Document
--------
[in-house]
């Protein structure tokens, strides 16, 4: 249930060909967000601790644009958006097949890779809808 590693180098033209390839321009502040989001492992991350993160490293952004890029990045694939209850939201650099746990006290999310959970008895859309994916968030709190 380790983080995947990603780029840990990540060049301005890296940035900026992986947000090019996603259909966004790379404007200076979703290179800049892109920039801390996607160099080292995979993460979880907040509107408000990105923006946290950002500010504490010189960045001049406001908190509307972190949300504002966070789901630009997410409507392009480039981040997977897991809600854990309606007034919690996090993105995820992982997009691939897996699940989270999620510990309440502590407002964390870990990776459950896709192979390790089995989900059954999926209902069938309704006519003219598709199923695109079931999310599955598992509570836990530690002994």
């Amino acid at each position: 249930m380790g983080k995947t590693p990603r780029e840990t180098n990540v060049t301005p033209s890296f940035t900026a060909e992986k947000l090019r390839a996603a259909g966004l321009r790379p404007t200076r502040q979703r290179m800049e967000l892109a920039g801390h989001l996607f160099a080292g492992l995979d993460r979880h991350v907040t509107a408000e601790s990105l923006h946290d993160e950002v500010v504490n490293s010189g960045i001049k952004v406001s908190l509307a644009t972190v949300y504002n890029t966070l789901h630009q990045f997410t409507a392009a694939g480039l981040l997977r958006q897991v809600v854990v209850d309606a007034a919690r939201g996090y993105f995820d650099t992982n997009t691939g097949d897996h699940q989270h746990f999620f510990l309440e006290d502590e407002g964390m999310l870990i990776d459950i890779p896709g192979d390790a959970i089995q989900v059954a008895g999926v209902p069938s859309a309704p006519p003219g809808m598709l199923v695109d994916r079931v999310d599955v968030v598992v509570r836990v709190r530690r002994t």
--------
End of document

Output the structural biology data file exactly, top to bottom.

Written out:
[in-house]
């Protein structure tokens, strides 16, 4: 249930060909967000601790644009958006097949890779809808 590693180098033209390839321009502040989001492992991350993160490293952004890029990045694939209850939201650099746990006290999310959970008895859309994916968030709190 380790983080995947990603780029840990990540060049301005890296940035900026992986947000090019996603259909966004790379404007200076979703290179800049892109920039801390996607160099080292995979993460979880907040509107408000990105923006946290950002500010504490010189960045001049406001908190509307972190949300504002966070789901630009997410409507392009480039981040997977897991809600854990309606007034919690996090993105995820992982997009691939897996699940989270999620510990309440502590407002964390870990990776459950896709192979390790089995989900059954999926209902069938309704006519003219598709199923695109079931999310599955598992509570836990530690002994």
């Amino acid at each position: 249930m380790g983080k995947t590693p990603r780029e840990t180098n990540v060049t301005p033209s890296f940035t900026a060909e992986k947000l090019r390839a996603a259909g966004l321009r790379p404007t200076r502040q979703r290179m800049e967000l892109a920039g801390h989001l996607f160099a080292g492992l995979d993460r979880h991350v907040t509107a408000e601790s990105l923006h946290d993160e950002v500010v504490n490293s010189g960045i001049k952004v406001s908190l509307a644009t972190v949300y504002n890029t966070l789901h630009q990045f997410t409507a392009a694939g480039l981040l997977r958006q897991v809600v854990v209850d309606a007034a919690r939201g996090y993105f995820d650099t992982n997009t691939g097949d897996h699940q989270h746990f999620f510990l309440e006290d502590e407002g964390m999310l870990i990776d459950i890779p896709g192979d390790a959970i089995q989900v059954a008895g999926v209902p069938s859309a309704p006519p003219g809808m598709l199923v695109d994916r079931v999310d599955v968030v598992v509570r836990v709190r530690r002994t």